Last week Bill Jepson, Director of the Urban Simulation Laboratory and Chief Information and Technology Officer at UCLA School of the Arts and Architecture, showed off his Virtual LA at Harvard. (Luckily, a reader told me of the lecture or I’d never have known. Thanks Gary!)
The about 10, mostly Harvard Graduate School of Design (I think) folks, watched Jepson pilot us above and below the streets of LA examining full 3-D models of buildings, streets, subways (LA does have one) and the like. While we toured he told us how it all comes together:
With good CAD data and elevations it takes one person about 10 days to create a new building from scratch, that translates to about 60 hours per city block
newbies to the lab take about a full year to get up to full speed on adding to/changing the model
buildings and sections of the city are only updated when there’s a project (that is money paid) to do so
archetects’ models are not usually useable for addition to the model
the system is too big and complex to be licensed out, so all new additions go through Jepson’s lab
the whole model is terrabytes, but his unique binary compression makes it just gigabytes, that means among other things it loads in minutes, not hours
clients keep coming back, so he must be doing something right
He offered some interesting stories that highlight the big takeaway: this model is not for analysis (though there is a link to ArcInfo) but for human reaction. This one stuck with me:
At one point a professor at UCLA supported legislation that would require new tree plantings upon change of ownership of property. Jepson and his team used data from the past to predict what an area would look like “now” if such legislation was in place in the past. The trees were modelled such that they’d grow the right amount based on when they would have been planted. When the model was shown to the community, they were concerned about the decidious trees, suggesting that people would hide in them and jump down and mug people. The trees were changed to palms in the model and they were happy. (The legislation did not pass since realtors argued it would increase the cost of a real estate transaction.)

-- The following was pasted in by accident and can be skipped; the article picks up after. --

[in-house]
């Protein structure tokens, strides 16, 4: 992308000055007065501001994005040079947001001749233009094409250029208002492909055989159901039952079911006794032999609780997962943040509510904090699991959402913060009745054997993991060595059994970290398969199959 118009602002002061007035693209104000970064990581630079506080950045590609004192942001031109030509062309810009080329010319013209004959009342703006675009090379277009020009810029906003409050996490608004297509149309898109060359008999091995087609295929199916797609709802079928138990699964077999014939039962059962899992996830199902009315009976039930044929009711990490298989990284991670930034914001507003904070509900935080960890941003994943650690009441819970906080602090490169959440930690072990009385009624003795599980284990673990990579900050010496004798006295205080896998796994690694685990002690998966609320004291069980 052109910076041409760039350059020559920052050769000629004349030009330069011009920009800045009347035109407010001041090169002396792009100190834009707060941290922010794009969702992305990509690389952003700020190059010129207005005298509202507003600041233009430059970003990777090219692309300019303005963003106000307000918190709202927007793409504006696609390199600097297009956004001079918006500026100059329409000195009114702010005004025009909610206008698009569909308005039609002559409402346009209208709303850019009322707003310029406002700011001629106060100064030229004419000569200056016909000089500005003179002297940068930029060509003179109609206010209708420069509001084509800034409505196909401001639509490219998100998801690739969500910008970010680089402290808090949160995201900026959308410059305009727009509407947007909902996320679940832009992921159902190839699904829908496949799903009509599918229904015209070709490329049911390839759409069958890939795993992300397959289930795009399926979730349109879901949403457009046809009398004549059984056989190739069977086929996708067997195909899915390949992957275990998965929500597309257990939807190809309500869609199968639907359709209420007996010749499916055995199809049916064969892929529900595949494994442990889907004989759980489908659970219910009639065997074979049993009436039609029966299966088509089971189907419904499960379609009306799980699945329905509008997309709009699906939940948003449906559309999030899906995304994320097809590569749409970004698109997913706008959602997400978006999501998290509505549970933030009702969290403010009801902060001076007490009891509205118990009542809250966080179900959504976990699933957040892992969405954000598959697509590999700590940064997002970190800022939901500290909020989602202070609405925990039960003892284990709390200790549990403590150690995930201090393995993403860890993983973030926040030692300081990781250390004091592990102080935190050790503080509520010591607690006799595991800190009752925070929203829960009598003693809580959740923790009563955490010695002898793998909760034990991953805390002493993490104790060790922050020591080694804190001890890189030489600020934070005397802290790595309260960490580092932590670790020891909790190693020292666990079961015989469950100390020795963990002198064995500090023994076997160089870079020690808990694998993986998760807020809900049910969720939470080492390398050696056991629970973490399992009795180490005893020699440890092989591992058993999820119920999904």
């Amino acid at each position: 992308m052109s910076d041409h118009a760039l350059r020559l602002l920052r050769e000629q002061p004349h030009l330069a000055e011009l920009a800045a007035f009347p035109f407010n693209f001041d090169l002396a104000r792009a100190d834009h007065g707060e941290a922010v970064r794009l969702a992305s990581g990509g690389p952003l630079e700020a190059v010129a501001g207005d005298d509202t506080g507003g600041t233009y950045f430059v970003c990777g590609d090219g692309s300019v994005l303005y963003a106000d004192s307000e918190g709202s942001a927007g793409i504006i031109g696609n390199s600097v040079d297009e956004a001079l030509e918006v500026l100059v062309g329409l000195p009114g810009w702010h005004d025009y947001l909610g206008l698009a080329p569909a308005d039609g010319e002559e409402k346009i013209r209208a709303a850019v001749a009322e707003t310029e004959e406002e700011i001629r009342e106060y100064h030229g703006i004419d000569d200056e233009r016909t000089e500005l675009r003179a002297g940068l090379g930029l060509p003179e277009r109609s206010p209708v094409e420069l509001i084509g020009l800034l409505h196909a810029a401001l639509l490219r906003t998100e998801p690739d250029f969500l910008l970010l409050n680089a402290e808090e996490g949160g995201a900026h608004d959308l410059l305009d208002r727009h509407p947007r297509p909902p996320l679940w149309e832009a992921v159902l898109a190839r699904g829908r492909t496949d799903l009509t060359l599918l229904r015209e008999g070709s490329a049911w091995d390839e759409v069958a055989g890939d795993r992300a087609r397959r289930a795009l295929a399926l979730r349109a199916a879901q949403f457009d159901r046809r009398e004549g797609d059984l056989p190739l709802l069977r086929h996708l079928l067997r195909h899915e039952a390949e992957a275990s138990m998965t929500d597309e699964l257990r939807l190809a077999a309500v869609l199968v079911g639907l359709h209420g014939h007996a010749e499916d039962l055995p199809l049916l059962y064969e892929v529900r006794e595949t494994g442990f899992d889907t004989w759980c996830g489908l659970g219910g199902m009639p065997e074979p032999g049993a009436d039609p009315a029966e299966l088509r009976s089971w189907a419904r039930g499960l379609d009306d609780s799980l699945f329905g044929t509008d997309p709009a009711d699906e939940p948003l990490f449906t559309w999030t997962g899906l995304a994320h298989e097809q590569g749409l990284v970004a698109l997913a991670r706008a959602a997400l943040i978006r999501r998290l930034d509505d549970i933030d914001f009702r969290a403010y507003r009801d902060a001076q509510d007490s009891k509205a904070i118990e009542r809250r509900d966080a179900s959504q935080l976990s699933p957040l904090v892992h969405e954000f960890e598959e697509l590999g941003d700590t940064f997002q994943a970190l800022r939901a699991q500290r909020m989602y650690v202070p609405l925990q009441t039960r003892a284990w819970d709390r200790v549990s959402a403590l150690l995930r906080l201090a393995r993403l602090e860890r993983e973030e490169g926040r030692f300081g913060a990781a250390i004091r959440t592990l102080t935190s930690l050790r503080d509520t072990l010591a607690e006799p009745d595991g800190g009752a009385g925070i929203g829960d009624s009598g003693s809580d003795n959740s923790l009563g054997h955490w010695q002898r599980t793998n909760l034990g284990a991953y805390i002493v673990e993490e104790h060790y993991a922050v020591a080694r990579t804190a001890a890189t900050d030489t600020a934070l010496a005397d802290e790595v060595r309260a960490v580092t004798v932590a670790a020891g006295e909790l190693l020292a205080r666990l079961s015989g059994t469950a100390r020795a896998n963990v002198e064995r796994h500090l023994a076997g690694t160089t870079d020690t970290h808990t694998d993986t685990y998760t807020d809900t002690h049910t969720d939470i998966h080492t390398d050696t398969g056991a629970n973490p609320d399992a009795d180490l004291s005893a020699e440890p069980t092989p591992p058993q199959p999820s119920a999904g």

The other interesting story was about how this work in changing. What Jepson said sounded very much like what I’m used to hearing from Jack Dangermond about the evolution of GIS. It moved from large scale projects (small areas) to larger ones. It moved from modelling a single building to being a potential command and control center (with realtime data) for security and DHS purposes. It went from being theoretical to being practical. It went from being academic to having lives depend on it. Hopefully, it will also move from being so technical only specialists can use it to something more accessible.
A few things troubled me about not the model itself but about the social structure of it. Since so much of what geospatial technology is about these days is integrating data, I was disappointed this work while it did use raw CAD files, mostly seemed to recreate/create data. Jepson did explain that architects models are legal documents for construction; they are not meant for this sort of visualization. Further, he points out that every architecture firm has its own preferred “look and feel” and he needs to maintain a consistent one for his model.
Second, there seems to be no way for those of us outside this model and its team to participate, even by making models that might someday be useful in Virtual LA. For this sort of technology to really take off (pardon the pun), I think it needs to be less specialized. And, perhaps for now that’s not possible, but perhaps in the future?
Finally, this virtual version of a city made me think about what will happen as lay people craft 3D models in the free SketchUp and use them in Google Earth. Will it have any value? Any relevance to reality? Will we need trained specialists to craft these models so they are useful?